The First of May (review)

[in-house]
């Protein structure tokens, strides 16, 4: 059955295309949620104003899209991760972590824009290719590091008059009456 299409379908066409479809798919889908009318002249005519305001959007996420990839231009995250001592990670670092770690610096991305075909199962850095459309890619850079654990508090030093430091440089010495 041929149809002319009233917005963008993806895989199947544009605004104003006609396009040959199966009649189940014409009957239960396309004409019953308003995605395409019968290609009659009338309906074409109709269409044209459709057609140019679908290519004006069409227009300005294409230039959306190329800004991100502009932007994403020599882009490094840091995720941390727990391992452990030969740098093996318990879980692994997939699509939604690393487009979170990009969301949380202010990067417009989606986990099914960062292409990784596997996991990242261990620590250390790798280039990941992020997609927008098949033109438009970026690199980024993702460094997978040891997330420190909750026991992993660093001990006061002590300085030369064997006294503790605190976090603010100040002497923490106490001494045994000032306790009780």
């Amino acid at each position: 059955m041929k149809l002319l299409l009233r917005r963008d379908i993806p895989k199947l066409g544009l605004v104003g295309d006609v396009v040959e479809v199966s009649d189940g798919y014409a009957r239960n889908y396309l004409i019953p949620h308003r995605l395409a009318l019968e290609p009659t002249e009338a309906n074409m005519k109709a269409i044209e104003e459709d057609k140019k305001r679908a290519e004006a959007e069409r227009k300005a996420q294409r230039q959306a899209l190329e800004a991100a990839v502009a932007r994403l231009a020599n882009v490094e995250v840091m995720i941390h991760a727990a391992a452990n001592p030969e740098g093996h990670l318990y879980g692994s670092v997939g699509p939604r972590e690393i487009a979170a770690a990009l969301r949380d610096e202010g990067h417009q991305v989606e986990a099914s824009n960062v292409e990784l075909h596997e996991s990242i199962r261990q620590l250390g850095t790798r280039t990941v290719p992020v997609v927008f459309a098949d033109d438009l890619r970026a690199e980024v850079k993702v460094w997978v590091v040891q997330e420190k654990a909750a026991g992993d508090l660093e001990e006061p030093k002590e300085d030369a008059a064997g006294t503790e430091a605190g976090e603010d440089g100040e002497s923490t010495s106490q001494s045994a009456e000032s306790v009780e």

As undemanding family fare goes, the best you can hope for is that you don’t want to shoot yourself when it’s over, and by that measure, this gentle if unprepossessing flick succeeds. Even if it is completely preposterous. Eleven-year-old ward-of-the-state Cory (Dan Byrd) runs away from the nice foster home he’s been living (he thinks his guardians are about to give him back to the orphanage) to, quite literally, join the circus with spunky old coot Carlotta (Julie Harris), a nursing home inmate he has befriended and taken to calling “Grandma” — she tells wonderful stories of life on the road, with elephants and the big top, from her youth. Before the circus, though, they start their own fresh-baked halvah business. Really. You’ve also got Mickey Rooney (Night at the Museum) as the circus owner and Charles Nelson Reilly as an aging clown… yeah, it’s a crying-on-the-inside kind of family comedy. Winner of Best of the Fest at the Chicago International Children’s Film Festival — which must be quite a few years ago now, since the film dates from 1999 — this is an often amateurish work, but a sincerely offered one. Also included is the theatrical trailer (not that it ever enjoyed a theatrical release) and a tribute to Joe DiMaggio, who appears, in his final time onscreen, in a superfluous cameo giving Cory tips on playing baseball.